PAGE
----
She was the eldest of the five Hanoverians, the same that had fled with the Marquis dells Petina.
I told her to come in, and ordered dinner to be brought up.
"If you are alone," she said, "I should be glad to share your repast."
"Certainly; I will order dinner for two."
Her story was soon told. She had come to Naples with her husband, whom her mother refused to recognize. The poor wretch had sold all he possessed, and two or three months after he had been arrested on several charges of forgery. His poor mate had supported him in prison for seven years. She had heard that I was at Naples, and wanted me to help her, not as the Marquis della Petina wished, by lending him money, but by employing my influence with the Duchess of Kingston to make that lady take her to England with her in her service.
"Are you married to the marquis?"
"Then how could you keep him for seven years?"
"Alas . . . . You can think of a hundred ways, and they would all be true."
"Can you procure me an interview with the duchess?"
"I will try, but I warn you that I shall tell her the simple truth."
"Come again to-morrow."
At six o'clock I went to ask Hamilton how I could exchange the English notes I had won, and he gave me the money himself.
Before supper I spoke to the duchess about the poor Hanoverian. My lady said she remembered seeing her, and that she would like to have a talk with her before coming to any decision. I brought the poor creature to her the next day, and left them alone. The result of the interview was that the duchess took her into her service in the place of a Roman girl, and the Hanoverian went to England with her. I never heard of her again, but a few days after Petina sent to beg me to come and see him in prison, and I could not refuse. I found him with a young man whom I recognized as his brother, though he was very handsome and the marquis very ugly; but the distinction between beauty and ugliness is often hard to point out.
This visit proved a very tedious one, for I had to listen to a long story which did not interest me in the least.
As I was going out I was met by an official, who said another prisoner wanted to speak to me.
"What's his name?"
"His name is Gaetano, and he says he is a relation of yours."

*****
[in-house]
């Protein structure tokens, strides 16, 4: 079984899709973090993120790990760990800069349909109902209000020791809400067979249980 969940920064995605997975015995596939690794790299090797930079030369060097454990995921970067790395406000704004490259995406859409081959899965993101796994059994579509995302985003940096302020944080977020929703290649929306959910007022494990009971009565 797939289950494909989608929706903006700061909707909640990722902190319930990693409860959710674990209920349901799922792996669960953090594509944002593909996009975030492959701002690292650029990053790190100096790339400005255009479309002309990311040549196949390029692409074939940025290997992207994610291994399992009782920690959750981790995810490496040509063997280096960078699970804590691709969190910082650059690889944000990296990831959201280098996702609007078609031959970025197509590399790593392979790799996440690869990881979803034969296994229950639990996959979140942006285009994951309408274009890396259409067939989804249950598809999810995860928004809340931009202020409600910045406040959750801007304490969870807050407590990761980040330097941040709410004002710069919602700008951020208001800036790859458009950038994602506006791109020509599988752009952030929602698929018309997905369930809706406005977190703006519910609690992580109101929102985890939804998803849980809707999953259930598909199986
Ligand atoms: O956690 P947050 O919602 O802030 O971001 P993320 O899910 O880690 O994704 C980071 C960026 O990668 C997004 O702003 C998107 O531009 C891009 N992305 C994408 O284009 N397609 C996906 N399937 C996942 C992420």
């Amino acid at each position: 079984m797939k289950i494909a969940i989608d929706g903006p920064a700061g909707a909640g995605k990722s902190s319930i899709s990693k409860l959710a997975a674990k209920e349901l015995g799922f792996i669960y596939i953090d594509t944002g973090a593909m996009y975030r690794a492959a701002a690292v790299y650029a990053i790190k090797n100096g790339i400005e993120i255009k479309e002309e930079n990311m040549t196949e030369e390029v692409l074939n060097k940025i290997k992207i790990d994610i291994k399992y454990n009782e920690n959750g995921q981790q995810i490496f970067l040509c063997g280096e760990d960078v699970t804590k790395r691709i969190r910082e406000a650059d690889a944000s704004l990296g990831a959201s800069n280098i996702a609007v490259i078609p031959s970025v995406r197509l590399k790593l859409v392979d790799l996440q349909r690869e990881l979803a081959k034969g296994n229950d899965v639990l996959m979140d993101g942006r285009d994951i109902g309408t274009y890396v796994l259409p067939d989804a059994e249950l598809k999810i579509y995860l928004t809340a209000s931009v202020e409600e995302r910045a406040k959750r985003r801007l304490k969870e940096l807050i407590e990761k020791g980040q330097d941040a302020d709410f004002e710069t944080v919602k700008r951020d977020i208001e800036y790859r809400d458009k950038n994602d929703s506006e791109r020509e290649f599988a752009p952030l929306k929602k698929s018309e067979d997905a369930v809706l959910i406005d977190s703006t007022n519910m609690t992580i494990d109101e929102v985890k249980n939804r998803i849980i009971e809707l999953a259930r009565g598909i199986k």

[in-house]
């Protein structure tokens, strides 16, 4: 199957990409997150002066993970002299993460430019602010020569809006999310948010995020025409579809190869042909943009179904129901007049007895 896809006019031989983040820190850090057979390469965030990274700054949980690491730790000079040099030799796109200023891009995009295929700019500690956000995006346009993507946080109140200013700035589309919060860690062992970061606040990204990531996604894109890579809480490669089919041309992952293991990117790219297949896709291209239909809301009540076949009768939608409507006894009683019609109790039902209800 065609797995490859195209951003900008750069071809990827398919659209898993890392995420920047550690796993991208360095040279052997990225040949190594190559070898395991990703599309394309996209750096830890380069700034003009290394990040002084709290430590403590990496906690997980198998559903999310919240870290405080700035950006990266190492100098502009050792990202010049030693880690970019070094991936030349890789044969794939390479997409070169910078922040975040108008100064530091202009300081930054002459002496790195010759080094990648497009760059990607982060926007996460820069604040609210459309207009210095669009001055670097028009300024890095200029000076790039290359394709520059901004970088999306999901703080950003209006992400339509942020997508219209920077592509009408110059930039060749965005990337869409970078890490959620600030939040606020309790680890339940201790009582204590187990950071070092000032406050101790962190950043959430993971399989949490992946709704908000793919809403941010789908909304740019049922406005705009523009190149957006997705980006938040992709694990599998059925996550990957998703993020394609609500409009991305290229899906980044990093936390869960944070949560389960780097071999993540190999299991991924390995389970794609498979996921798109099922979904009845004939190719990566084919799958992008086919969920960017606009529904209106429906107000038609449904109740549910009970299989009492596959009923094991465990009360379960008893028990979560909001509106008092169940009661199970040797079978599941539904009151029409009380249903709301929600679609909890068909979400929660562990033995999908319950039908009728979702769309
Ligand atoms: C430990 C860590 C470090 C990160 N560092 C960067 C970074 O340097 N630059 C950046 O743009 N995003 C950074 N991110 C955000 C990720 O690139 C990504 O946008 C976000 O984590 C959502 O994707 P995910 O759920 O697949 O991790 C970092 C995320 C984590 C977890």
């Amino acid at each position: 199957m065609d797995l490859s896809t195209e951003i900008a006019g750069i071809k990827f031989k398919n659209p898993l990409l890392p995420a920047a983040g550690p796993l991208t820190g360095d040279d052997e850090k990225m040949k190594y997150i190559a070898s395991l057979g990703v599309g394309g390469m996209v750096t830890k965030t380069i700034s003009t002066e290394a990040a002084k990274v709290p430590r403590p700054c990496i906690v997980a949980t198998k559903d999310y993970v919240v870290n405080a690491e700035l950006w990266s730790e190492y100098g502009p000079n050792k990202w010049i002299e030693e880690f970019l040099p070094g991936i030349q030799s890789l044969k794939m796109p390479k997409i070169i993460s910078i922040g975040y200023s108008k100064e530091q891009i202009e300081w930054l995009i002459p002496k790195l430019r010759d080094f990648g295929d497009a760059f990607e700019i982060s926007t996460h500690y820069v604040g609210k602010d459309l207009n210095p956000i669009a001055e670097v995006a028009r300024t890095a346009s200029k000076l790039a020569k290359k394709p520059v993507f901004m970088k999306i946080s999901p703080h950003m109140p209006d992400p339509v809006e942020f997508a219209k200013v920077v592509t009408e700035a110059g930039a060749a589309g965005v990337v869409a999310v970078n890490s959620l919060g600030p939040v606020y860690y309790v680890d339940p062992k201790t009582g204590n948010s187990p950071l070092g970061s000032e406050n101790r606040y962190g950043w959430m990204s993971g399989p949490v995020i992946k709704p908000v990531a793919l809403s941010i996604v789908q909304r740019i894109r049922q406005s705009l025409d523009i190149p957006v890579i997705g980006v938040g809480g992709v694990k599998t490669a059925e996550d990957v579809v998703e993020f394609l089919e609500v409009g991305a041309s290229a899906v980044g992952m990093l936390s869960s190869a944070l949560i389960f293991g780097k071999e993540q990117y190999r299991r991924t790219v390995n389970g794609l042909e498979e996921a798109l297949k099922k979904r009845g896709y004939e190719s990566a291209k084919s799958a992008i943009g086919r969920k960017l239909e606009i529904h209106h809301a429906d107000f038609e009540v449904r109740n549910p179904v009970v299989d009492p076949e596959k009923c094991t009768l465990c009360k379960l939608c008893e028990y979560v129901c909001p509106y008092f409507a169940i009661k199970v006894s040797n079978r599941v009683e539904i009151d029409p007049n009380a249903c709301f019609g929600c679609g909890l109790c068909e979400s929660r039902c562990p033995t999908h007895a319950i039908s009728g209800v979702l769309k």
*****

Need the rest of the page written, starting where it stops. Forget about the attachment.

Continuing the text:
My relation and Gaetano! I thought it might be the abbe.
I went up to the first floor, and found a score of wretched prisoners sitting on the ground roaring an obscene song in chorus.
Such gaiety is the last resource of men condemned to imprisonment on the galleys; it is nature giving her children some relief.
One of the prisoners came up to me and greeted me as "gossip." He would have embraced me, but I stepped back. He told me his name, and I recognized in him that Gaetano who had married a pretty woman under my auspices as her godfather. The reader may remember that I afterwards helped her to escape from him.
"I am sorry to see you here, but what can I do for you?"
"You can pay me the hundred crowns you owe me, for the goods supplied to you at Paris by me."
This was a lie, so I turned my back on him, saying I supposed imprisonment had driven him mad.
As I went away I asked an official why he had been imprisoned, and was told it was for forgery, and that he would have been hanged if it had not been for a legal flaw. He was sentenced to imprisonment for life.
I dismissed him from my mind, but in the afternoon I had a visit from an advocate who demanded a hundred crowns on Gaetano's behalf, supporting his claim by the production of an immense ledger, where my name appeared as debtor on several pages.
"Sir," said I, "the man is mad; I don't owe him anything, and the evidence of this book is utterly worthless.
"You make a mistake, sir," he replied; "this ledger is good evidence, and our laws deal very favorably with imprisoned creditors. I am retained for them, and if you do not settle the matter by to-morrow I shall serve you with a summons."
I restrained my indignation and asked him politely for his name and address.